In an earlier post, I described how I was migrating away from the Canon SLR that has been with me for a long time to, hopefully, a rangefinder. Rangefinders are smaller, more compact cameras (typically) that are fairly unique in that focusing and composing are done with separate optics from the lens/film path.
Of course, the traditional rangefinder is the German Leica. That is a little out of my price range at the moment, and since I wanted to get my feet wet before taking a plunge I did some research on other options. I really like the ability to change lenses, and since rangefinder cameras have fixed focal length lenses, that capability is very helpful. Of course, Canon made quite a few Leica copies, and I am definitely a Canon fan. But, in this case, I went for one of the many Soviet cousins of the Leica: the Fed-2.
FED (short for the initials of the guy who founded the KGB) started out making very close copies of the Leica thread mount cameras. The earliest FED-1 is almost an exact copy. With the FED-2, however, they made one improvement: combining the rangefinder and viewfinder into a single system. This combined unit provides faster composition and focusing and - because the width between from viewfinder and rangefinder windows is quite wide (called the 'base') - good accuracy when focusing, at least in theory.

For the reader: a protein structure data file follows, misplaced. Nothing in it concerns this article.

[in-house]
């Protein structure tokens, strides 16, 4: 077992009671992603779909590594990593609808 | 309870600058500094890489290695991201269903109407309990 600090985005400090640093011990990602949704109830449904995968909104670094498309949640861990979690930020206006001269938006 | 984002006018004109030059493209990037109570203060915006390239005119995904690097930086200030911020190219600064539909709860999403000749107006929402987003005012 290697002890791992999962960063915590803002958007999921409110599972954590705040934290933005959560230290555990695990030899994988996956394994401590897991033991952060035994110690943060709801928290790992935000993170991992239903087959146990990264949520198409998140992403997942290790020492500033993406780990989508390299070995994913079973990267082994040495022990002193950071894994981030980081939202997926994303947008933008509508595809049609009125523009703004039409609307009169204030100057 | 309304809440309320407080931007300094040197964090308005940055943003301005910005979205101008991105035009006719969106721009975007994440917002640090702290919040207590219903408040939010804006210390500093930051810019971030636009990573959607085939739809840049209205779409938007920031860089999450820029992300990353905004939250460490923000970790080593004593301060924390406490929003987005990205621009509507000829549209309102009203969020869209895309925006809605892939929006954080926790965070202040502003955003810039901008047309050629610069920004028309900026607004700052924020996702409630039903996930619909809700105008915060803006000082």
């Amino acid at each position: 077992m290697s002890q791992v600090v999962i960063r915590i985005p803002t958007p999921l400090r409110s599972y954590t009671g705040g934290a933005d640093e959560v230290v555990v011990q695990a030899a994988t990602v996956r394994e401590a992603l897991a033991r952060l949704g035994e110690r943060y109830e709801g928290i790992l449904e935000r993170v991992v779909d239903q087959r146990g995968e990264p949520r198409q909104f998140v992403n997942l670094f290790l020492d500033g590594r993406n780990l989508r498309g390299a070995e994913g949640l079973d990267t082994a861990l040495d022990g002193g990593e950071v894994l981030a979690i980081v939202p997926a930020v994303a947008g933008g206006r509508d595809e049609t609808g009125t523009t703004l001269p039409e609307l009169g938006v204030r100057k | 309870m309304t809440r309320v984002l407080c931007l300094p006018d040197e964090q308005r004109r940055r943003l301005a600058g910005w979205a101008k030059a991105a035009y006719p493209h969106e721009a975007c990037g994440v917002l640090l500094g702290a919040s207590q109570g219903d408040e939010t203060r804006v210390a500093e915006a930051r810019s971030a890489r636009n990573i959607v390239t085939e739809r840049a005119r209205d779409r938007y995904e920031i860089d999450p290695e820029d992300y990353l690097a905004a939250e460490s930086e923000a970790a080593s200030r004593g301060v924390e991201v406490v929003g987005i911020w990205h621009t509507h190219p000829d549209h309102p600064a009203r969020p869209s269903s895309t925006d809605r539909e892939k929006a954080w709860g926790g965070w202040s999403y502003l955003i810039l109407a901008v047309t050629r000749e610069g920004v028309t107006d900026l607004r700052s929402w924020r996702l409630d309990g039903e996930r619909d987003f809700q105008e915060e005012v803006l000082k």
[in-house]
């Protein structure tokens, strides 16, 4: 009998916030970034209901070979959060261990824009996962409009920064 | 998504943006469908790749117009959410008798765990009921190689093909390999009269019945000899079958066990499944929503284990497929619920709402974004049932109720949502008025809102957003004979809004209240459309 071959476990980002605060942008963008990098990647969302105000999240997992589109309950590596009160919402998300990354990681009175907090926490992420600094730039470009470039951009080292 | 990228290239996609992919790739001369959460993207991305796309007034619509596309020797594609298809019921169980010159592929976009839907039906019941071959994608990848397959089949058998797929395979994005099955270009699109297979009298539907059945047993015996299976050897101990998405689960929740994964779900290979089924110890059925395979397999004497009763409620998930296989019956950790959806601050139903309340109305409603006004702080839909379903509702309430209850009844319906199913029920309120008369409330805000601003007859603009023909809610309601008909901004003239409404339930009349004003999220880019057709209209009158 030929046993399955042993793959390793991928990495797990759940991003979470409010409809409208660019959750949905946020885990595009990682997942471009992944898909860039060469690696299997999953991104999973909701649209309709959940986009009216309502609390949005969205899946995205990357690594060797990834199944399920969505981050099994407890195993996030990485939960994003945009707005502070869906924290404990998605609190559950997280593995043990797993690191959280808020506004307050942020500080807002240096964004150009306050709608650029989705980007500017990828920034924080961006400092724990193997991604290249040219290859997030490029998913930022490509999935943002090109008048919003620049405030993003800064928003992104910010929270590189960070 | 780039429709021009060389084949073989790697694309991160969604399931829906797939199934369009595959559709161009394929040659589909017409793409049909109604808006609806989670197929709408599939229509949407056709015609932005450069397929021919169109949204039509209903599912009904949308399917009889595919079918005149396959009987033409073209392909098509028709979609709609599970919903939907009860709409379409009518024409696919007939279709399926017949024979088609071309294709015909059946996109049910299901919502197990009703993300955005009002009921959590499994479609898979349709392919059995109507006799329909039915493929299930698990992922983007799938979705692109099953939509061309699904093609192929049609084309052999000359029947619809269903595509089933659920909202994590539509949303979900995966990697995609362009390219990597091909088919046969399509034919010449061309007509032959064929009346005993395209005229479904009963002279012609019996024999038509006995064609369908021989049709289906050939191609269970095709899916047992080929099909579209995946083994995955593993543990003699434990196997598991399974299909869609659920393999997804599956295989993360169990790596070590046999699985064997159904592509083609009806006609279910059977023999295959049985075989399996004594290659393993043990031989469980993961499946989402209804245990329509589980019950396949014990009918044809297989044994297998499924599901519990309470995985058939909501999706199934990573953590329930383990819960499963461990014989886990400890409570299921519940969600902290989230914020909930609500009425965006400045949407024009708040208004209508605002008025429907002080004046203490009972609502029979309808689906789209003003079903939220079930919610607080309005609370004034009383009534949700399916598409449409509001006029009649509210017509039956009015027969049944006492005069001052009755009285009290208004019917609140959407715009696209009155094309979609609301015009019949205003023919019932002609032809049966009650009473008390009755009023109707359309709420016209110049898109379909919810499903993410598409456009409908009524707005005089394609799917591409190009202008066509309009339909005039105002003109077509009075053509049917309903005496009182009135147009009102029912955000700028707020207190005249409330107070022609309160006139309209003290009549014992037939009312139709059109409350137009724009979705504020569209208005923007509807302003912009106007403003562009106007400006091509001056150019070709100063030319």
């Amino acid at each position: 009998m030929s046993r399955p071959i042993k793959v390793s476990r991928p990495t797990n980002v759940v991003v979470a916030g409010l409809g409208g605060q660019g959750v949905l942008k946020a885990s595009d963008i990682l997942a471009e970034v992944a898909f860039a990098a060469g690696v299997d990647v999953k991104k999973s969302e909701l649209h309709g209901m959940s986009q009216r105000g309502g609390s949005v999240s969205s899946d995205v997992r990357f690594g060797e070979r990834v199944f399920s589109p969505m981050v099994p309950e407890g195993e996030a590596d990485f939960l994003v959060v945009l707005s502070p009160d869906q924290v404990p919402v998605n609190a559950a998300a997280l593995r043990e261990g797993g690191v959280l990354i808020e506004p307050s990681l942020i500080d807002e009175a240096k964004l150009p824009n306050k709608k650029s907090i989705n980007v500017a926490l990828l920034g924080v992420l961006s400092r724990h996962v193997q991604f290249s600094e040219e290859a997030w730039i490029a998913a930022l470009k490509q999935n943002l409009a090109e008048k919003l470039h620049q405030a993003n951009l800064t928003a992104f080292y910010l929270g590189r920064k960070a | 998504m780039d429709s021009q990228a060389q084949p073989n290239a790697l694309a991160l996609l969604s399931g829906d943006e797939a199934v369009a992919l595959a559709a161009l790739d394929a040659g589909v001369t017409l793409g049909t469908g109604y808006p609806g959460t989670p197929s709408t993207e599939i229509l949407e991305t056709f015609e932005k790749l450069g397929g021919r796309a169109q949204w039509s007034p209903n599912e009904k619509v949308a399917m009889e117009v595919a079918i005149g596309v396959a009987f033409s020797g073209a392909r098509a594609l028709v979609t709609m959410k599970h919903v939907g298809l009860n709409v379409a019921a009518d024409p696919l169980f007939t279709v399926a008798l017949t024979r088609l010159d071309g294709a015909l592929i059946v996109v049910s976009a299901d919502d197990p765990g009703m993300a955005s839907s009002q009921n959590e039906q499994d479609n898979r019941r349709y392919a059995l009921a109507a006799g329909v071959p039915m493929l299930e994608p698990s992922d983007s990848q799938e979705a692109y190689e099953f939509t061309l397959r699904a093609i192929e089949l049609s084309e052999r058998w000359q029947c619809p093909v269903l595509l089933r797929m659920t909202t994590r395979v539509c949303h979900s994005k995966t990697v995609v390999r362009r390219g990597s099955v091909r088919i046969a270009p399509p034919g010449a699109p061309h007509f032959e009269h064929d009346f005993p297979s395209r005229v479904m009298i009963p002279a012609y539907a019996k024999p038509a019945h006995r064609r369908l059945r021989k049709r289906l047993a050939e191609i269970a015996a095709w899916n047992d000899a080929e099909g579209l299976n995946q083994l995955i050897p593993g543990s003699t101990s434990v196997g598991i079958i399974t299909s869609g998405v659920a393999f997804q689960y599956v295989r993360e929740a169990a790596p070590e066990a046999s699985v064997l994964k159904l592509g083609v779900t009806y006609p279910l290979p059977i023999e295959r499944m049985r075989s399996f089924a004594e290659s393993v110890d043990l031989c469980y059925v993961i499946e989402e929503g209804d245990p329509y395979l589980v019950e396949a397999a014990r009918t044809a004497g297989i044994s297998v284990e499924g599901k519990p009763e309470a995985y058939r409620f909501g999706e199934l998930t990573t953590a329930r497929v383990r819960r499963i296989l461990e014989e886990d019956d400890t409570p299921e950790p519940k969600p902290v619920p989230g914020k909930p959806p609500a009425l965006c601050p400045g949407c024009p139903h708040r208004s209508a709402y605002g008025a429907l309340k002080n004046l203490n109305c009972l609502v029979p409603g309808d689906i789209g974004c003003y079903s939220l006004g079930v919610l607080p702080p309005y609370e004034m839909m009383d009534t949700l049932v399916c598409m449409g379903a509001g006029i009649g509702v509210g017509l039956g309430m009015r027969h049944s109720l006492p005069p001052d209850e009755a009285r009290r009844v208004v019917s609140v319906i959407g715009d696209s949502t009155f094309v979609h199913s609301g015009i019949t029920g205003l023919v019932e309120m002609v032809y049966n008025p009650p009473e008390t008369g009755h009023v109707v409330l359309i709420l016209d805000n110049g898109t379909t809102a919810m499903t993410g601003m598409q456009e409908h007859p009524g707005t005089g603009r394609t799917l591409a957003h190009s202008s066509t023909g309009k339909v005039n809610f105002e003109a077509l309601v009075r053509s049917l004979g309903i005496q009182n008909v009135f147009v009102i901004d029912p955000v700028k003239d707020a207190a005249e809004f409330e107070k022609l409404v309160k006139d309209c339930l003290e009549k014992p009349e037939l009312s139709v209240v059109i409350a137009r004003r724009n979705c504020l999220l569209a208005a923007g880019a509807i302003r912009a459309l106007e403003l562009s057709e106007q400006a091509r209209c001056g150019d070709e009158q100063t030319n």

My copy of this clever 1950s vintage camera is in good cosmetic condition. The viewfinder window is small, but fairly clear, and the rangefinder patch is visible. There are some definite vertical alignment issues with the rangefinder patch; but I am not going to meddle with this until I have the first test roll developed to know how the horizontal alignment is. If the horizontal alignment is off, pictures can easily be out of focus. If the vertical alignment is off it's primarily an annoyance.
I have sent off a ISO400 roll of Ilford to processing, and so I have hopes to know better what this camera will need to be a good shooter.